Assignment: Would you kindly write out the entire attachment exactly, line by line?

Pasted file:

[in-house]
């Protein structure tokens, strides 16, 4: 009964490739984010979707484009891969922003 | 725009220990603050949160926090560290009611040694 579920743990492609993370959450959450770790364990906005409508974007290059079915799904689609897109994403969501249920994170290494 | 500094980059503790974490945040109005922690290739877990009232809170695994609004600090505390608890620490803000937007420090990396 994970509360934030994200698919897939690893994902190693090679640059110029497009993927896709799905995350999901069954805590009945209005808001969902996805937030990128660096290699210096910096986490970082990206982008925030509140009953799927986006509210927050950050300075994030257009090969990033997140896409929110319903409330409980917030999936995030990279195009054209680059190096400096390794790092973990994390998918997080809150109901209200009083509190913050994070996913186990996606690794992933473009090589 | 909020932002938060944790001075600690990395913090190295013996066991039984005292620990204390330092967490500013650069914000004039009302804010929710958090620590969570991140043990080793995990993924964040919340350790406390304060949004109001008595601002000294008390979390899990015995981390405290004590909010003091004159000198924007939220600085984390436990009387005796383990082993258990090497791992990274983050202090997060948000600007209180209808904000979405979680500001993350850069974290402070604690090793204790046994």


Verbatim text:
[in-house]
């Protein structure tokens, strides 16, 4: 009964490739984010979707484009891969922003 | 725009220990603050949160926090560290009611040694 579920743990492609993370959450959450770790364990906005409508974007290059079915799904689609897109994403969501249920994170290494 | 500094980059503790974490945040109005922690290739877990009232809170695994609004600090505390608890620490803000937007420090990396 994970509360934030994200698919897939690893994902190693090679640059110029497009993927896709799905995350999901069954805590009945209005808001969902996805937030990128660096290699210096910096986490970082990206982008925030509140009953799927986006509210927050950050300075994030257009090969990033997140896409929110319903409330409980917030999936995030990279195009054209680059190096400096390794790092973990994390998918997080809150109901209200009083509190913050994070996913186990996606690794992933473009090589 | 909020932002938060944790001075600690990395913090190295013996066991039984005292620990204390330092967490500013650069914000004039009302804010929710958090620590969570991140043990080793995990993924964040919340350790406390304060949004109001008595601002000294008390979390899990015995981390405290004590909010003091004159000198924007939220600085984390436990009387005796383990082993258990090497791992990274983050202090997060948000600007209180209808904000979405979680500001993350850069974290402070604690090793204790046994």